The author goes on to explain that after realizing that the Tokugawa culture was not driven by popular culture, but actually driven by the aesthetics of the upper classes of the society, the traditional aesthetic labels of sui (elegance), tsu (connoisseurship) and iki (refinement) can no longer be adequately used. He explains that these frequently used labels originate in the licensed pleasure quarters when those areas were frequented by the daimyo. But he goes onto explain that part-way through this period, the daimyo stopped frequenting these establishments and they were then the domain of the wealthy townsmen. Because, he argues, these daimyo and their patronage were the determining factors in dominant aesthetics, their absence eliminates any effect these establishments could have had on aesthetics, and thus their terminology does not apply to the descriptions of this dominant aesthetic. The author then leads into a proposal of new terminology that he suggests more accurately encompasses and describes aesthetic values of the Tokugawa period.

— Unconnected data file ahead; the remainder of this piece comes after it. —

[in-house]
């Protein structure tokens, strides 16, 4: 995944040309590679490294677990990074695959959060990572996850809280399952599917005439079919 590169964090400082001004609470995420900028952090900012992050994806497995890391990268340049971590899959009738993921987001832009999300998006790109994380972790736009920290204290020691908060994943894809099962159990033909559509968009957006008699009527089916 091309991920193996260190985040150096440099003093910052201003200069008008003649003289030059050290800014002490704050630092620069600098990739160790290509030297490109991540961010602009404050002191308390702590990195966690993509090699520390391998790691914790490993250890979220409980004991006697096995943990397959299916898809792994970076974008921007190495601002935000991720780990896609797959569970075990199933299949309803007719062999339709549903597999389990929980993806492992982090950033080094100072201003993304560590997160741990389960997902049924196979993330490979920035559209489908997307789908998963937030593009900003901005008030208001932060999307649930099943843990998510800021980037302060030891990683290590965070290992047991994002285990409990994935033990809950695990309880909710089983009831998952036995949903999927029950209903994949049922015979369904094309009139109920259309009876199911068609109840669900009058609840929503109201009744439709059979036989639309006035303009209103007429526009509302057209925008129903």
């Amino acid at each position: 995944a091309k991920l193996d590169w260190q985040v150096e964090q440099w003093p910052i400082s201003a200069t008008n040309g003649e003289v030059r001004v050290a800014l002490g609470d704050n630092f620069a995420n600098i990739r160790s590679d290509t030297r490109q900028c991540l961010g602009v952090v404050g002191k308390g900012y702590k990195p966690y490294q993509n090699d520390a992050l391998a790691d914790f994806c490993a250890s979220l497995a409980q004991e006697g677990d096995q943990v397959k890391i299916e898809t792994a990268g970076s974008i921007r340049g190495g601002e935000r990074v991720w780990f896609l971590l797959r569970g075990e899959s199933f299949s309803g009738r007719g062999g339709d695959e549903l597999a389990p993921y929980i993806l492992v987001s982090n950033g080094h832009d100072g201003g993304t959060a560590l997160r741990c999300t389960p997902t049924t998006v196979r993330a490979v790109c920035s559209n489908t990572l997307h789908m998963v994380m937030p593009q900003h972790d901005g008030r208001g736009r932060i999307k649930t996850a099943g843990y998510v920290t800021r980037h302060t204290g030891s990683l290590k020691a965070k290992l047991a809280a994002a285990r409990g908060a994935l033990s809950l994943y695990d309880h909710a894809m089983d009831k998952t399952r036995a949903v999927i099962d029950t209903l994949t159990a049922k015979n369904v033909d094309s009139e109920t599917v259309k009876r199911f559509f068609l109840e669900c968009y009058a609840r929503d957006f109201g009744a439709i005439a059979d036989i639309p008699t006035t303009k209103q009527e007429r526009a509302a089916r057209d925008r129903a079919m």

It is only at this point in the article that any indication is given that this paper is not about new styles in periodisation of the Tokugawa period, but in fact about this new nomenclature and its relationship to aesthetics during the Edo period. Nakano proposes that more appropriate describing principles are ga, or elegance and refinement, and zoku, vulgarity and coarseness. He suggests that these principles are universal concepts and that they include the above mentioned expressions of the pleasure quarters. Nakano relates that the concept of ga zoku was initially one of Chinese poetics: "Ga applied to traditional classical literature whose values were considered supreme, while any innovative creations were considered inferior and pejoratively termed zoku. Thus ga referred to superior, high-class literature, while zoku denoted vulgar writings." Nakano explains that refined and learned men knew the distinction between ga and zoku, while commoners remained content in the world of zoku and took no interest in ga.